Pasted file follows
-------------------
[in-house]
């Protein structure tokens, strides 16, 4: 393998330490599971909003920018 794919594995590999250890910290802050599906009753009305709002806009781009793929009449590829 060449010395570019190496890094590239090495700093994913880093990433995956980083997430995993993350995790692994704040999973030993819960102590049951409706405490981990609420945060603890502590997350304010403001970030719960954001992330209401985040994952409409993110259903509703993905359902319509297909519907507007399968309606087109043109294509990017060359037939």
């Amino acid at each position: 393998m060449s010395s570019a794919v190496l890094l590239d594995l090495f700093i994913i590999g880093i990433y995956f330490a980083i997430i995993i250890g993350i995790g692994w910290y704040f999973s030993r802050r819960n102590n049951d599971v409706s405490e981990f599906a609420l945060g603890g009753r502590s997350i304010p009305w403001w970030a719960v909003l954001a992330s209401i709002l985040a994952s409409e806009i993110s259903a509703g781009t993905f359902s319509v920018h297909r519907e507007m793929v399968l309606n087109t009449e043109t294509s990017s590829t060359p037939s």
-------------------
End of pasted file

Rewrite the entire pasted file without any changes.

[in-house]
């Protein structure tokens, strides 16, 4: 393998330490599971909003920018 794919594995590999250890910290802050599906009753009305709002806009781009793929009449590829 060449010395570019190496890094590239090495700093994913880093990433995956980083997430995993993350995790692994704040999973030993819960102590049951409706405490981990609420945060603890502590997350304010403001970030719960954001992330209401985040994952409409993110259903509703993905359902319509297909519907507007399968309606087109043109294509990017060359037939």
């Amino acid at each position: 393998m060449s010395s570019a794919v190496l890094l590239d594995l090495f700093i994913i590999g880093i990433y995956f330490a980083i997430i995993i250890g993350i995790g692994w910290y704040f999973s030993r802050r819960n102590n049951d599971v409706s405490e981990f599906a609420l945060g603890g009753r502590s997350i304010p009305w403001w970030a719960v909003l954001a992330s209401i709002l985040a994952s409409e806009i993110s259903a509703g781009t993905f359902s319509v920018h297909r519907e507007m793929v399968l309606n087109t009449e043109t294509s990017s590829t060359p037939s």